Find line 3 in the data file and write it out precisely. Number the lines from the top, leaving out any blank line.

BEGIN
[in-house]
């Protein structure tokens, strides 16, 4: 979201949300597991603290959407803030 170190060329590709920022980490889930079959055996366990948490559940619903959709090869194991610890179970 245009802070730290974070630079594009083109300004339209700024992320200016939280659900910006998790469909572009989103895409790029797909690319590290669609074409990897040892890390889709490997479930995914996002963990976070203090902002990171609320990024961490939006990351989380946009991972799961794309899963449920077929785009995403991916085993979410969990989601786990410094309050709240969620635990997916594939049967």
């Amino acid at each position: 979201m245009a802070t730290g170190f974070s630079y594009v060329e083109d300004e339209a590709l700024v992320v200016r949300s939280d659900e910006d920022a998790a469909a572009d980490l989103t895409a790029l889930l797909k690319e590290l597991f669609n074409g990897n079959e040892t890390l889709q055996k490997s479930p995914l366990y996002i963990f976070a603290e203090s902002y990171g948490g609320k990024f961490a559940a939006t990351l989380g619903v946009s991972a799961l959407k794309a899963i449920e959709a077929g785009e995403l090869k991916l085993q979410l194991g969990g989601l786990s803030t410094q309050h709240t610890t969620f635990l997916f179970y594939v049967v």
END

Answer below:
């Amino acid at each position: 979201m245009a802070t730290g170190f974070s630079y594009v060329e083109d300004e339209a590709l700024v992320v200016r949300s939280d659900e910006d920022a998790a469909a572009d980490l989103t895409a790029l889930l797909k690319e590290l597991f669609n074409g990897n079959e040892t890390l889709q055996k490997s479930p995914l366990y996002i963990f976070a603290e203090s902002y990171g948490g609320k990024f961490a559940a939006t990351l989380g619903v946009s991972a799961l959407k794309a899963i449920e959709a077929g785009e995403l090869k991916l085993q979410l194991g969990g989601l786990s803030t410094q309050h709240t610890t969620f635990l997916f179970y594939v049967v």